TWO HEROIC BRITISH SOLDIERS.

ONE OF THEM A RUGBEIAN.

Pte Swainsford, of the 1st Royal Warwickshire Regiment, writing to a Birmingham contemporary, says :—

Sir,—I have read in your paper on several occasions accounts of doings and happenings from the front, and so I am writing this to bring to your notice one of the most courageous acts during this campaign—at least it is so in my estimation. It was at the second battle at Ypres. We had just come out of the trenches for a short rest when we received the information that the Rifle Brigade ware to make an attack end that we should be in support. Well, the attack was successful, and two lines of trenches were taken. After the attack the Germ-Huns bombarded us terribly, thousands of shells being fired during the three days following. While the bombardment was at its hottest, our C.O sent an order that a machine-gun was to attempt to get up into the line. This seemed an almost impossible feat, considering the shells that were falling about ; but for all that, and despite all the advice received on the way up that it was impossible (I was in the reserve trench and heard the remarks), the officer, sergeant, and a private succeeded in reaching their goal. But no sooner did they get there than the officer was wounded, leaving the sergeant to take charge.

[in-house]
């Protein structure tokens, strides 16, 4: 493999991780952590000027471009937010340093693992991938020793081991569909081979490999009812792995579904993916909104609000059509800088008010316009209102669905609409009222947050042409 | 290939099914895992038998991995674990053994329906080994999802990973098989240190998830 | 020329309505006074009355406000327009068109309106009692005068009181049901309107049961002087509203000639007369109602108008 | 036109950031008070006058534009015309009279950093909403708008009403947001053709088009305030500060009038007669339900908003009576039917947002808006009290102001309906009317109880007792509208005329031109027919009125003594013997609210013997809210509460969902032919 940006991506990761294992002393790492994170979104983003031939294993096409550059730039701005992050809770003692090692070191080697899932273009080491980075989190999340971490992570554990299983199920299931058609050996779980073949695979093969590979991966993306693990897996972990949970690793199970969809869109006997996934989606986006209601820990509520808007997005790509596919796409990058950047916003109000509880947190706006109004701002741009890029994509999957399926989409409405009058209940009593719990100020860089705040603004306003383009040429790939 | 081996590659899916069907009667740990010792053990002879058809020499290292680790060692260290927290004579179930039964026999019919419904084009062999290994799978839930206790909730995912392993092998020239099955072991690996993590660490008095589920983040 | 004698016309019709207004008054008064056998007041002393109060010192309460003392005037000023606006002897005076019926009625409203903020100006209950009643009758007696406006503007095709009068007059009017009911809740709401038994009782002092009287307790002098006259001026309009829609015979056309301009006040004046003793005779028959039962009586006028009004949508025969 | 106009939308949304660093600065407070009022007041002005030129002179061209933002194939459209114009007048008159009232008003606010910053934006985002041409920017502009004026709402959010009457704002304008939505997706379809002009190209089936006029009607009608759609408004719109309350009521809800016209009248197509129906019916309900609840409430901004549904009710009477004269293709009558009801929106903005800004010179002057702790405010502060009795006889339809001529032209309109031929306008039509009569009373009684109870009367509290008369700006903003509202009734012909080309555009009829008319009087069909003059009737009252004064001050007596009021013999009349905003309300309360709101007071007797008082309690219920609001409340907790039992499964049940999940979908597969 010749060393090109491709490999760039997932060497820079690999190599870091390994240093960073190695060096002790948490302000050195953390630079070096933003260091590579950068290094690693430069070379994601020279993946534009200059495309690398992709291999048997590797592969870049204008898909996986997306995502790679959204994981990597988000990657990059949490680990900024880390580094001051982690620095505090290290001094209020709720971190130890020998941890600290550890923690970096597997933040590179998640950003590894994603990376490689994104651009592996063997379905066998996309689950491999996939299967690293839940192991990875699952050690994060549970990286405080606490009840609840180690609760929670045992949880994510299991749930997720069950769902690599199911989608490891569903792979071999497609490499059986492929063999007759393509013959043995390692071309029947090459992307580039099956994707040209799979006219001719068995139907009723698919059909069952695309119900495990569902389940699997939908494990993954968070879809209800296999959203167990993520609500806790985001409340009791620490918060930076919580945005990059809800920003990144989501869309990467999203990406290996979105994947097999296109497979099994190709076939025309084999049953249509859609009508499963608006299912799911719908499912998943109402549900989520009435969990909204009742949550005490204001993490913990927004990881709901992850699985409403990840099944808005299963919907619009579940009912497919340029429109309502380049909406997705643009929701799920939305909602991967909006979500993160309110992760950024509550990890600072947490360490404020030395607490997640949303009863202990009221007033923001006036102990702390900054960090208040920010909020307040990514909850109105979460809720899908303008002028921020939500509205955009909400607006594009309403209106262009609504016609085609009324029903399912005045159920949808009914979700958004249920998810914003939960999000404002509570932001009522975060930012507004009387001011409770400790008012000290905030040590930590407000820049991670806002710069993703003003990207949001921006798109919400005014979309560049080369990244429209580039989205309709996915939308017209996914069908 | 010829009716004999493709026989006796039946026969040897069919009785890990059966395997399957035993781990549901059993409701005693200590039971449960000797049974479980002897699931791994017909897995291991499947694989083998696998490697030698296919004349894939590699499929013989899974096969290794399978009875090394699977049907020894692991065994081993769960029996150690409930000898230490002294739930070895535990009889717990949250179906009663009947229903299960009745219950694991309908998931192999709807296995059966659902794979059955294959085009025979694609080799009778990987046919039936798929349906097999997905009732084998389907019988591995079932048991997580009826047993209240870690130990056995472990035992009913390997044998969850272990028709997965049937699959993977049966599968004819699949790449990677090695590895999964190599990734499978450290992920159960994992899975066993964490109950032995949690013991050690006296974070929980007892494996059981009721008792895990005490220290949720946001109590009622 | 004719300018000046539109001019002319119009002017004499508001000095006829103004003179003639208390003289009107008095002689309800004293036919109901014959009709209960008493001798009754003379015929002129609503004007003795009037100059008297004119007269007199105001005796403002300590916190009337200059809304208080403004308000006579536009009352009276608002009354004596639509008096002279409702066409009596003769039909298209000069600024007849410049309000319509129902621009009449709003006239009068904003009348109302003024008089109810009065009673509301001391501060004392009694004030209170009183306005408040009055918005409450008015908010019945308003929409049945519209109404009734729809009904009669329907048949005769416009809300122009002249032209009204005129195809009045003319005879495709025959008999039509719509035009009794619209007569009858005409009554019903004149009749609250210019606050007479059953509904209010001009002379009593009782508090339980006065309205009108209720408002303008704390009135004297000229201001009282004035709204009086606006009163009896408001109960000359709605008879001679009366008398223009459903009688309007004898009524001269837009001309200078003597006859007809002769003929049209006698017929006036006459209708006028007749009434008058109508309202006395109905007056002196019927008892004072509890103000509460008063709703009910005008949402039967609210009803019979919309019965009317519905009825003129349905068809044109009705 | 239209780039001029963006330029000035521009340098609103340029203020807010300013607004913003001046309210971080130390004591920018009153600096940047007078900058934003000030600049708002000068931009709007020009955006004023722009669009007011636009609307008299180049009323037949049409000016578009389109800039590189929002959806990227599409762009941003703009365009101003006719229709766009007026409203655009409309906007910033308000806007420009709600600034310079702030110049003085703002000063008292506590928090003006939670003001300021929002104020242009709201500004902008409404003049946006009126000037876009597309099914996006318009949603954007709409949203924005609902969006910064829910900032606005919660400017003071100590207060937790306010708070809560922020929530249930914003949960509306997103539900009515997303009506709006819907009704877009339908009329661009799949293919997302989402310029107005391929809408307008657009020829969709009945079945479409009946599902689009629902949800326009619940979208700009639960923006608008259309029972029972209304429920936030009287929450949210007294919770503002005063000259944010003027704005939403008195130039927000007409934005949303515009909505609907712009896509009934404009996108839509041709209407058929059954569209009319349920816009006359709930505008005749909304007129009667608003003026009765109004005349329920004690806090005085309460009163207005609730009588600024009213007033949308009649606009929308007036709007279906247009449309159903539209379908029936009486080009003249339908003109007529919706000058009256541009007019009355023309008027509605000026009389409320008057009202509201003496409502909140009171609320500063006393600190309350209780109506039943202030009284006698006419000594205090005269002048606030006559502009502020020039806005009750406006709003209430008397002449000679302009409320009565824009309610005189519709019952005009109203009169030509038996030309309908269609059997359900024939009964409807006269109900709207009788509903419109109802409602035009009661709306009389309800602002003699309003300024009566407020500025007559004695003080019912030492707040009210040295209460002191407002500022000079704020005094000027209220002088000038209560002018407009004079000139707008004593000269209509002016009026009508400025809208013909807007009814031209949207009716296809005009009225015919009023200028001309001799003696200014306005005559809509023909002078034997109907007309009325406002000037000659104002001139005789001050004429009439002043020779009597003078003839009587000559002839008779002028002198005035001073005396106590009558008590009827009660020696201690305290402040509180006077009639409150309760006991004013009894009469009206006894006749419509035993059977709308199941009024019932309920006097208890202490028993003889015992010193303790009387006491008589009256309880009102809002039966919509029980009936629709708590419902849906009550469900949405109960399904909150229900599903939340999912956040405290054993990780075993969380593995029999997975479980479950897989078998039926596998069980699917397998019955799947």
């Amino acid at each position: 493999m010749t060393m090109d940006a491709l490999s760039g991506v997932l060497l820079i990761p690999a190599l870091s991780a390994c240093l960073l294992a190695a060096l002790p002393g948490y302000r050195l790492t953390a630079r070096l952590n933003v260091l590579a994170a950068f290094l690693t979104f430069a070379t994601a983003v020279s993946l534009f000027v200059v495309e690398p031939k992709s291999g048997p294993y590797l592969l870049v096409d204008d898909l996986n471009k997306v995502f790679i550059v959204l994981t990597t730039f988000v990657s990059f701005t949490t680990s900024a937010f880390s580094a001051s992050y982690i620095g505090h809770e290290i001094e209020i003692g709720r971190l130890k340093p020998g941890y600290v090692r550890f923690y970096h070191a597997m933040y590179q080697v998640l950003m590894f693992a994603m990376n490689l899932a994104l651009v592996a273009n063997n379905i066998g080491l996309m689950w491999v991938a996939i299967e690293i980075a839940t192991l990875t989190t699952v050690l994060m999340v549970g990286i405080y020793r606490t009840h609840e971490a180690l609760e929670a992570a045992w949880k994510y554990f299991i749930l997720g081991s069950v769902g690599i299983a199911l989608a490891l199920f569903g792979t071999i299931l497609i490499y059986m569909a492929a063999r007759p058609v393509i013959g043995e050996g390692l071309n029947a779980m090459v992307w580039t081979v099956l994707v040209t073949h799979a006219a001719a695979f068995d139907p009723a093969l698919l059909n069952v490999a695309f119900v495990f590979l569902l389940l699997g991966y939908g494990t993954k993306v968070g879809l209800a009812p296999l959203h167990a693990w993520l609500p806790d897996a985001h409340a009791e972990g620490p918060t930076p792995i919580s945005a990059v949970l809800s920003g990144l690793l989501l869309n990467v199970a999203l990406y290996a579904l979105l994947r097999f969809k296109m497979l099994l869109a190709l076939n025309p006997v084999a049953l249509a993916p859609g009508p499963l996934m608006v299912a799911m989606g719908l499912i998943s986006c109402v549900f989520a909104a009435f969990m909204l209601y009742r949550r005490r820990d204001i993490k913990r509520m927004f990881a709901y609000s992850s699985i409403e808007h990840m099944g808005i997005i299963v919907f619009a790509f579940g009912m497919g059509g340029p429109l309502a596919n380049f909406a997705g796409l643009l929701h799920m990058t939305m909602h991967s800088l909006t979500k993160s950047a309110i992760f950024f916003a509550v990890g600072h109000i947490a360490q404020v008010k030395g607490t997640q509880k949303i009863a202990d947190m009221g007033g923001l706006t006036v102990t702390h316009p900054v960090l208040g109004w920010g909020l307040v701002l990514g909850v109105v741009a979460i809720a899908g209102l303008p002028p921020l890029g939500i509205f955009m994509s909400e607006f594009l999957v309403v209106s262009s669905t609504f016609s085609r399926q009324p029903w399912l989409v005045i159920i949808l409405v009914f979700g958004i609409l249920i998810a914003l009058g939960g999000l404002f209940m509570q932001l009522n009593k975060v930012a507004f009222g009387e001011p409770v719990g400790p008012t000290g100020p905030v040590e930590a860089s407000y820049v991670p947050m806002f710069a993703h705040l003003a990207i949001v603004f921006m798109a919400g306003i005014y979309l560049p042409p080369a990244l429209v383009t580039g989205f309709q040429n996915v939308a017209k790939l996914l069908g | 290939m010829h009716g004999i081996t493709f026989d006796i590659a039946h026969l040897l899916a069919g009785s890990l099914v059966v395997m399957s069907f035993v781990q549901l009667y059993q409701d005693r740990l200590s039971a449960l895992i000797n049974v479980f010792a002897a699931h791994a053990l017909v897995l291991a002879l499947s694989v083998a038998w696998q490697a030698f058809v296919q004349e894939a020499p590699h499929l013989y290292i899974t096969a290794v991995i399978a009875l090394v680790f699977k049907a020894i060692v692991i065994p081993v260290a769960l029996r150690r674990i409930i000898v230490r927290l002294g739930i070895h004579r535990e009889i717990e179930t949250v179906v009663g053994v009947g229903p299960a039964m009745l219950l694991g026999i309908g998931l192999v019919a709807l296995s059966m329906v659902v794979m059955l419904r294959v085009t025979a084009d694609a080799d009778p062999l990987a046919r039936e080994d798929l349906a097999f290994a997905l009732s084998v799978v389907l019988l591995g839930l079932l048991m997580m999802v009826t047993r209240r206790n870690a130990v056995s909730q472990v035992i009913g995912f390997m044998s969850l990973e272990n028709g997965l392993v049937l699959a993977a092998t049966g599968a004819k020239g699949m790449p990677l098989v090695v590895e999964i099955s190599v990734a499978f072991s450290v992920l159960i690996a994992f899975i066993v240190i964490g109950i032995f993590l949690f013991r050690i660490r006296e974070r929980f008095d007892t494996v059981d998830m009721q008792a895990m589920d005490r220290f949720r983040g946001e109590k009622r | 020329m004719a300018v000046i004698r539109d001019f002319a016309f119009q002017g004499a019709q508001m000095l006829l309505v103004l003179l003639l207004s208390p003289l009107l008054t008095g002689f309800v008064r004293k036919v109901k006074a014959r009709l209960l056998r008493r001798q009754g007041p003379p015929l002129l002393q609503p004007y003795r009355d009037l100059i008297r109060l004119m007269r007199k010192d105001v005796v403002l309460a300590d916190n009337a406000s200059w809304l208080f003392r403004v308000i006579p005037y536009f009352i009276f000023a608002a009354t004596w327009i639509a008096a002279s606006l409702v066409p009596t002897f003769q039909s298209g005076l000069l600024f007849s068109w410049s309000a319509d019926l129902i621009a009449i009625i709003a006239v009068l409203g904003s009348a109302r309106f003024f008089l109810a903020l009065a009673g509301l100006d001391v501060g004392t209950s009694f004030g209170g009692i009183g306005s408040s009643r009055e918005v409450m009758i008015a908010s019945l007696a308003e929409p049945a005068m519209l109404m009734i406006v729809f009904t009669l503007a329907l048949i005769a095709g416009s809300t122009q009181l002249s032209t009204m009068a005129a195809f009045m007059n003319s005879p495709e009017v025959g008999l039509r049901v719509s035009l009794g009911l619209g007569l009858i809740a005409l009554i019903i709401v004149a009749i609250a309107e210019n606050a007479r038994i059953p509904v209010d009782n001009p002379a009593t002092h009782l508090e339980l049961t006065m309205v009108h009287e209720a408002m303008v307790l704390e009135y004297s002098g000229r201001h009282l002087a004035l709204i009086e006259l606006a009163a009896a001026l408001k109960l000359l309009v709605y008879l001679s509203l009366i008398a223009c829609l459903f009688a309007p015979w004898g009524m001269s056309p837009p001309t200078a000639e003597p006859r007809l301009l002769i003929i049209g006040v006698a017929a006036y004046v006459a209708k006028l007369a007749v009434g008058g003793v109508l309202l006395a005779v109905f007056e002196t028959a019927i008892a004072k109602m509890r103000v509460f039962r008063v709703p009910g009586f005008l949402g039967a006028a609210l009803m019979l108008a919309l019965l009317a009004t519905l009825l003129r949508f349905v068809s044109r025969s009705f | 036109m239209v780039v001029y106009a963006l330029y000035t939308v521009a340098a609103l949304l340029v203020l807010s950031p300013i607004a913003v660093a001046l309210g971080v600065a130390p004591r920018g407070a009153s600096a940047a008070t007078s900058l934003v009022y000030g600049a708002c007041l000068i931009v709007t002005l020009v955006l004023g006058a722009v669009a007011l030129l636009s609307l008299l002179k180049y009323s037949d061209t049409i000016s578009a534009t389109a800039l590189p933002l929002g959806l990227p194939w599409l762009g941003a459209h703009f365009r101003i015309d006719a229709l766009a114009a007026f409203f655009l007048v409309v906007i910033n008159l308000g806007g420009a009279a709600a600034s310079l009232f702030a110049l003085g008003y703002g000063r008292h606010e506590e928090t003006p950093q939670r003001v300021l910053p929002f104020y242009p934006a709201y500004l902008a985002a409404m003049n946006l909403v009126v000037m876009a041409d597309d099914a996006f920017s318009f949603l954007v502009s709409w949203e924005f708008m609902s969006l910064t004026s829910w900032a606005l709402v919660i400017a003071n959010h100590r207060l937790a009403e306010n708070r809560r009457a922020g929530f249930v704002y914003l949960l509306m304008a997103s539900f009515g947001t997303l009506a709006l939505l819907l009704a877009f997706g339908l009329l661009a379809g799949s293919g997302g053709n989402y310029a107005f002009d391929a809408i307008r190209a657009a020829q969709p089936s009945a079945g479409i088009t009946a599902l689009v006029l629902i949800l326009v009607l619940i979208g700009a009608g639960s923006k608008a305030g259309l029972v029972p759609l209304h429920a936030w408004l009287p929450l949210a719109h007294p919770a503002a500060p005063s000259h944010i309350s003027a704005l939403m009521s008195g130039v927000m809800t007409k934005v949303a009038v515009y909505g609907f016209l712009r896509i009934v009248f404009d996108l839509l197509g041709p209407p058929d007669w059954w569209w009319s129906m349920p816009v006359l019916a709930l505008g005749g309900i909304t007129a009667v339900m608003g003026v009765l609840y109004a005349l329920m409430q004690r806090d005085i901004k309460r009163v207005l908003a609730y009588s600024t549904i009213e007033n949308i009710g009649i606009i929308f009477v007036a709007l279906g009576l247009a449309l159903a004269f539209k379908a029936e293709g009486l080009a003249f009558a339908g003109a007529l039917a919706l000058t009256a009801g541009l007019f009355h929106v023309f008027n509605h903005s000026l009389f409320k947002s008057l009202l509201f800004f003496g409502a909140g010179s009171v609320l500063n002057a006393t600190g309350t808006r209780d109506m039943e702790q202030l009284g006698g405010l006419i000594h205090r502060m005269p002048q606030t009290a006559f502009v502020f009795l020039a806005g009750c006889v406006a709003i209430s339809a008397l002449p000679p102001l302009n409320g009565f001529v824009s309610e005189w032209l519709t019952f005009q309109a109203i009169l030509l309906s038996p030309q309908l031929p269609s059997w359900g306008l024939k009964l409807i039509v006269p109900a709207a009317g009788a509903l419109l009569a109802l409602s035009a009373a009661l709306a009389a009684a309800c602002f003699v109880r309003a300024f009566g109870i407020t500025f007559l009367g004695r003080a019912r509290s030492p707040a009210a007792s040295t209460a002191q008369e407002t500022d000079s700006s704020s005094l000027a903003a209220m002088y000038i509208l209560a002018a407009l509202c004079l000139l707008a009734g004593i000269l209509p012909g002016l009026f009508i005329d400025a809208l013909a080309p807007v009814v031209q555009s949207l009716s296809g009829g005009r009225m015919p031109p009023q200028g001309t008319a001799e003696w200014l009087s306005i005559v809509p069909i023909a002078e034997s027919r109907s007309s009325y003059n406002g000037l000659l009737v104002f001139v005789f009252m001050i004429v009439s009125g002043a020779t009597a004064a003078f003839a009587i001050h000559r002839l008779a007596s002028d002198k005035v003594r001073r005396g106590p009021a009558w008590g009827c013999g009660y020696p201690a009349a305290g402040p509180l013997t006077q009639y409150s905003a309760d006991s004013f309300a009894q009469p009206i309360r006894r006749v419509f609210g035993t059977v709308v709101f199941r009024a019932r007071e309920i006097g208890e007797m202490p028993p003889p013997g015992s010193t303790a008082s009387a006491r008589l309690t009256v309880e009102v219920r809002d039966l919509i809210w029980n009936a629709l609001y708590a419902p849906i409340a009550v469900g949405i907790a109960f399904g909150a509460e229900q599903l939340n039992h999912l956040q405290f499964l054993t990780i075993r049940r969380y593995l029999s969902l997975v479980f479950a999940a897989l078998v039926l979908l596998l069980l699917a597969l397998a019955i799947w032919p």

New follows information received from some of the Rifle Brigade who were there :